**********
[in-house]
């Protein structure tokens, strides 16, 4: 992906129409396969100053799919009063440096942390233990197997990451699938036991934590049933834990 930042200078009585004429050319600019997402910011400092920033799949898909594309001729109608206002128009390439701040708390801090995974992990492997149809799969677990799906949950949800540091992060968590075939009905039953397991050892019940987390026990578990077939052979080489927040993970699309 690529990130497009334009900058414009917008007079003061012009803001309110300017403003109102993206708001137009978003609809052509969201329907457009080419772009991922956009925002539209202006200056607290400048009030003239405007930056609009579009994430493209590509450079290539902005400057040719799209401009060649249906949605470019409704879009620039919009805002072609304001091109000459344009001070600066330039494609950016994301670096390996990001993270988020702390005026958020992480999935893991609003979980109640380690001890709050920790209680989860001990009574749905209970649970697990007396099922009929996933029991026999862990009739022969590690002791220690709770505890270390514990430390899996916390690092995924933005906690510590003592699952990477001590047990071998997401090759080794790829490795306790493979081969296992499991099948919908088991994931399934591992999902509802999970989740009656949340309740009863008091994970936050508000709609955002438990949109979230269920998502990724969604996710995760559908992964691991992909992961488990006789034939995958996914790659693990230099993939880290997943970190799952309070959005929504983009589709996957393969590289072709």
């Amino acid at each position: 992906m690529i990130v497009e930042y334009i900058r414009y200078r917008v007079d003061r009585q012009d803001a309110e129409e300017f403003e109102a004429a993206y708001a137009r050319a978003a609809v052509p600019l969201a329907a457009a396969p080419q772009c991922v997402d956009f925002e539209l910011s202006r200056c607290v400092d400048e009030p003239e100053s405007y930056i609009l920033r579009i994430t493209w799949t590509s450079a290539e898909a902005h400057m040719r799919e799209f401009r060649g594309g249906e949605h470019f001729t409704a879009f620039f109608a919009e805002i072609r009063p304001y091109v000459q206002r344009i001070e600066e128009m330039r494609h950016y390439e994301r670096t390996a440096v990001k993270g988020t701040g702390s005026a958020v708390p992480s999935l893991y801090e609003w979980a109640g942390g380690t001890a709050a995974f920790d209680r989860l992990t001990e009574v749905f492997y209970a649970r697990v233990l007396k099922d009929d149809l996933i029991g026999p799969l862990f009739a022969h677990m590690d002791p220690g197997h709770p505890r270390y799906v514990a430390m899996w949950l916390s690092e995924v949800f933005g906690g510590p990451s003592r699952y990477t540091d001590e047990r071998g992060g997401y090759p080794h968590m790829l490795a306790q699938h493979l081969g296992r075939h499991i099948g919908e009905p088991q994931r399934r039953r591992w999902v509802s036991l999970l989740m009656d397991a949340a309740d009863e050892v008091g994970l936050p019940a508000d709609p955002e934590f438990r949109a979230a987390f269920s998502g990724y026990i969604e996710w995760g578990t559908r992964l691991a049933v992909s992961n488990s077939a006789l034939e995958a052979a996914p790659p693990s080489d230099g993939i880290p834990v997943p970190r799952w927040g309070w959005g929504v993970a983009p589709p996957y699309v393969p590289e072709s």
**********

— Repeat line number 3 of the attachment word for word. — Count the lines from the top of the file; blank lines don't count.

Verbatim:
């Amino acid at each position: 992906m690529i990130v497009e930042y334009i900058r414009y200078r917008v007079d003061r009585q012009d803001a309110e129409e300017f403003e109102a004429a993206y708001a137009r050319a978003a609809v052509p600019l969201a329907a457009a396969p080419q772009c991922v997402d956009f925002e539209l910011s202006r200056c607290v400092d400048e009030p003239e100053s405007y930056i609009l920033r579009i994430t493209w799949t590509s450079a290539e898909a902005h400057m040719r799919e799209f401009r060649g594309g249906e949605h470019f001729t409704a879009f620039f109608a919009e805002i072609r009063p304001y091109v000459q206002r344009i001070e600066e128009m330039r494609h950016y390439e994301r670096t390996a440096v990001k993270g988020t701040g702390s005026a958020v708390p992480s999935l893991y801090e609003w979980a109640g942390g380690t001890a709050a995974f920790d209680r989860l992990t001990e009574v749905f492997y209970a649970r697990v233990l007396k099922d009929d149809l996933i029991g026999p799969l862990f009739a022969h677990m590690d002791p220690g197997h709770p505890r270390y799906v514990a430390m899996w949950l916390s690092e995924v949800f933005g906690g510590p990451s003592r699952y990477t540091d001590e047990r071998g992060g997401y090759p080794h968590m790829l490795a306790q699938h493979l081969g296992r075939h499991i099948g919908e009905p088991q994931r399934r039953r591992w999902v509802s036991l999970l989740m009656d397991a949340a309740d009863e050892v008091g994970l936050p019940a508000d709609p955002e934590f438990r949109a979230a987390f269920s998502g990724y026990i969604e996710w995760g578990t559908r992964l691991a049933v992909s992961n488990s077939a006789l034939e995958a052979a996914p790659p693990s080489d230099g993939i880290p834990v997943p970190r799952w927040g309070w959005g929504v993970a983009p589709p996957y699309v393969p590289e072709s």